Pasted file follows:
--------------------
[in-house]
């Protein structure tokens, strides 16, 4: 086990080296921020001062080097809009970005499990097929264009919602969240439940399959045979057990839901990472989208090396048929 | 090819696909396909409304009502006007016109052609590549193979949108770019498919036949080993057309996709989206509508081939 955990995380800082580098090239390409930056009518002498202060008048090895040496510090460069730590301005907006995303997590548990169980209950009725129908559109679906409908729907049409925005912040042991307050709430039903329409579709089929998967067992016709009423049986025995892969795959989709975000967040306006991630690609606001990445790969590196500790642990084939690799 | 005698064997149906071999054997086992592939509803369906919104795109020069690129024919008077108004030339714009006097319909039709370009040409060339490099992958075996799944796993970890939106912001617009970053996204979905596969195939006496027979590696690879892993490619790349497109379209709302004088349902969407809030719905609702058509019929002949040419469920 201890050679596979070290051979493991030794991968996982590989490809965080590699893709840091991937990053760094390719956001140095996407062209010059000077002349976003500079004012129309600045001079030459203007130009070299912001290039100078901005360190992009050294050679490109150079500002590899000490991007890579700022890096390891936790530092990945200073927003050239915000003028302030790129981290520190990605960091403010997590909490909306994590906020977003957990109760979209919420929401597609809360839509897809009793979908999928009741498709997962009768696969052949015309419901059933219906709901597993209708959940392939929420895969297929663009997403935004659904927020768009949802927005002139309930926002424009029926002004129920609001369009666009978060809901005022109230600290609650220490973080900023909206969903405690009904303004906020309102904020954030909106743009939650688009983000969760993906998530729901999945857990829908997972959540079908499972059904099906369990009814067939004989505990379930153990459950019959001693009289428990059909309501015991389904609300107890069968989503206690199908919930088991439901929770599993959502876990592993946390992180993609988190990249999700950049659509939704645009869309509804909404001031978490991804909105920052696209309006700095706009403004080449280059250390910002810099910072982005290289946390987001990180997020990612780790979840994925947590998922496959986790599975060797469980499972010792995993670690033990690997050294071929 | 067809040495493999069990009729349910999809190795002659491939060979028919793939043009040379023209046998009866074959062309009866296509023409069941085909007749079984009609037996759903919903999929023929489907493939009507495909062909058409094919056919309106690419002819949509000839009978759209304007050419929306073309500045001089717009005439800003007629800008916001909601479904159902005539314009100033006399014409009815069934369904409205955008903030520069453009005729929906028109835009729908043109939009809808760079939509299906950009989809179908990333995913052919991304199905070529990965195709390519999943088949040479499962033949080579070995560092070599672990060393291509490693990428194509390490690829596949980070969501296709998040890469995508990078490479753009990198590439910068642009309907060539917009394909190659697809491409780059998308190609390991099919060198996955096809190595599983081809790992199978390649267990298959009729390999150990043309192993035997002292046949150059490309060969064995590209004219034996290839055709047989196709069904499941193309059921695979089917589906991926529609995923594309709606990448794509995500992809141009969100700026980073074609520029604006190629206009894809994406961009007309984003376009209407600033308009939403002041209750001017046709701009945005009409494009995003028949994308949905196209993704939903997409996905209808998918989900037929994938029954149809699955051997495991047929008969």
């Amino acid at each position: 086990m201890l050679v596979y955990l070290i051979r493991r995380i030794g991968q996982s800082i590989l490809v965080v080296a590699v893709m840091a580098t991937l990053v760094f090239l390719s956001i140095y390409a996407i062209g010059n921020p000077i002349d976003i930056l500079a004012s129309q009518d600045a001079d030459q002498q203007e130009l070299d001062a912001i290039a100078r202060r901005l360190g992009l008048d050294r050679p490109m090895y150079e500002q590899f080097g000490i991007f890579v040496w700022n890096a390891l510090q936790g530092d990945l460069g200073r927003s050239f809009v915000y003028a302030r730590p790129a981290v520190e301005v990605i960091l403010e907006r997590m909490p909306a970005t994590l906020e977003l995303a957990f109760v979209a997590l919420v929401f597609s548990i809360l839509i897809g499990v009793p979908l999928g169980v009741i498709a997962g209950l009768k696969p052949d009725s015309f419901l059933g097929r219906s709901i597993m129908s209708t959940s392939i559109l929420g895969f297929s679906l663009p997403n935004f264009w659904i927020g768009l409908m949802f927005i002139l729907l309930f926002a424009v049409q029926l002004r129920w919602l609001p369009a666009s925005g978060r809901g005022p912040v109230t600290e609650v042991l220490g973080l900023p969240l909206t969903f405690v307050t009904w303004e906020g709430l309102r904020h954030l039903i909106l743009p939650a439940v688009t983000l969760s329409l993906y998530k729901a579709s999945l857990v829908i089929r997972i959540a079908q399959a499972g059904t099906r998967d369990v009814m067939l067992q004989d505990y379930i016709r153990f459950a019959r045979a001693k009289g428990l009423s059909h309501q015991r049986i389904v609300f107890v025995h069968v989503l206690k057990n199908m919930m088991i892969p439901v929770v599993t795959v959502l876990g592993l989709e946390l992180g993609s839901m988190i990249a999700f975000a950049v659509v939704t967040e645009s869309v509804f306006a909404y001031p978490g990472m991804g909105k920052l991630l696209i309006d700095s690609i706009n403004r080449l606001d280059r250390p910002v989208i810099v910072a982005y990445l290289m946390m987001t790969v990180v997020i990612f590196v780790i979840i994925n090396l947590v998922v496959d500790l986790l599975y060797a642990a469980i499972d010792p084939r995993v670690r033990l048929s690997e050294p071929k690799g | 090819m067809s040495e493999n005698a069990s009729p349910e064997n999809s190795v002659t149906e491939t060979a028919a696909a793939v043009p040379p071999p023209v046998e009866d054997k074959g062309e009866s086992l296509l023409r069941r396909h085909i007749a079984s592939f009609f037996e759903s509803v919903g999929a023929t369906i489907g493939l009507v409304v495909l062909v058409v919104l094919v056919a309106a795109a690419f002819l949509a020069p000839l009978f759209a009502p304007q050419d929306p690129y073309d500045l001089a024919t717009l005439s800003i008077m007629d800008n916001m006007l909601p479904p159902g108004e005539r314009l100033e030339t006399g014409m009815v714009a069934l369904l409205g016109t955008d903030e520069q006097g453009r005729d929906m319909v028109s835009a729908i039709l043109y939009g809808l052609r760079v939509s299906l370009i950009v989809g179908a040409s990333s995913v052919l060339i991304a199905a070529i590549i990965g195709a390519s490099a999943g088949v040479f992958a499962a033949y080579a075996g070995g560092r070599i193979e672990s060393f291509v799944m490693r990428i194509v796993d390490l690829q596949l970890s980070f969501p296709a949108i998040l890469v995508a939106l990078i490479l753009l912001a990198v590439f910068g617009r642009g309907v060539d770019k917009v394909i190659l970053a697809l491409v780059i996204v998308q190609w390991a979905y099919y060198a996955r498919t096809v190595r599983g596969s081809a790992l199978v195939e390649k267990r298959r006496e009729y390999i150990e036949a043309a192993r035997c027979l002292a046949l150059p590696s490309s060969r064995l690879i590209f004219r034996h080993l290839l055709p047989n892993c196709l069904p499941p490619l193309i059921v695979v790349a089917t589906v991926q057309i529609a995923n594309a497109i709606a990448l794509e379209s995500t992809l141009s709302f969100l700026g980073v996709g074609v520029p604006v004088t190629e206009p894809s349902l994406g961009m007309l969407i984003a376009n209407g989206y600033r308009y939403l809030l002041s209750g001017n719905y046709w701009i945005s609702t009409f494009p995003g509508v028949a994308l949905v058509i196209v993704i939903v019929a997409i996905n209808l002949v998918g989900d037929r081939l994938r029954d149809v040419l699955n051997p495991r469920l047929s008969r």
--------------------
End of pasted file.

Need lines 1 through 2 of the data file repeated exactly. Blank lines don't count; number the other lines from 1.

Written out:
[in-house]
């Protein structure tokens, strides 16, 4: 086990080296921020001062080097809009970005499990097929264009919602969240439940399959045979057990839901990472989208090396048929 | 090819696909396909409304009502006007016109052609590549193979949108770019498919036949080993057309996709989206509508081939 955990995380800082580098090239390409930056009518002498202060008048090895040496510090460069730590301005907006995303997590548990169980209950009725129908559109679906409908729907049409925005912040042991307050709430039903329409579709089929998967067992016709009423049986025995892969795959989709975000967040306006991630690609606001990445790969590196500790642990084939690799 | 005698064997149906071999054997086992592939509803369906919104795109020069690129024919008077108004030339714009006097319909039709370009040409060339490099992958075996799944796993970890939106912001617009970053996204979905596969195939006496027979590696690879892993490619790349497109379209709302004088349902969407809030719905609702058509019929002949040419469920 201890050679596979070290051979493991030794991968996982590989490809965080590699893709840091991937990053760094390719956001140095996407062209010059000077002349976003500079004012129309600045001079030459203007130009070299912001290039100078901005360190992009050294050679490109150079500002590899000490991007890579700022890096390891936790530092990945200073927003050239915000003028302030790129981290520190990605960091403010997590909490909306994590906020977003957990109760979209919420929401597609809360839509897809009793979908999928009741498709997962009768696969052949015309419901059933219906709901597993209708959940392939929420895969297929663009997403935004659904927020768009949802927005002139309930926002424009029926002004129920609001369009666009978060809901005022109230600290609650220490973080900023909206969903405690009904303004906020309102904020954030909106743009939650688009983000969760993906998530729901999945857990829908997972959540079908499972059904099906369990009814067939004989505990379930153990459950019959001693009289428990059909309501015991389904609300107890069968989503206690199908919930088991439901929770599993959502876990592993946390992180993609988190990249999700950049659509939704645009869309509804909404001031978490991804909105920052696209309006700095706009403004080449280059250390910002810099910072982005290289946390987001990180997020990612780790979840994925947590998922496959986790599975060797469980499972010792995993670690033990690997050294071929 | 067809040495493999069990009729349910999809190795002659491939060979028919793939043009040379023209046998009866074959062309009866296509023409069941085909007749079984009609037996759903919903999929023929489907493939009507495909062909058409094919056919309106690419002819949509000839009978759209304007050419929306073309500045001089717009005439800003007629800008916001909601479904159902005539314009100033006399014409009815069934369904409205955008903030520069453009005729929906028109835009729908043109939009809808760079939509299906950009989809179908990333995913052919991304199905070529990965195709390519999943088949040479499962033949080579070995560092070599672990060393291509490693990428194509390490690829596949980070969501296709998040890469995508990078490479753009990198590439910068642009309907060539917009394909190659697809491409780059998308190609390991099919060198996955096809190595599983081809790992199978390649267990298959009729390999150990043309192993035997002292046949150059490309060969064995590209004219034996290839055709047989196709069904499941193309059921695979089917589906991926529609995923594309709606990448794509995500992809141009969100700026980073074609520029604006190629206009894809994406961009007309984003376009209407600033308009939403002041209750001017046709701009945005009409494009995003028949994308949905196209993704939903997409996905209808998918989900037929994938029954149809699955051997495991047929008969």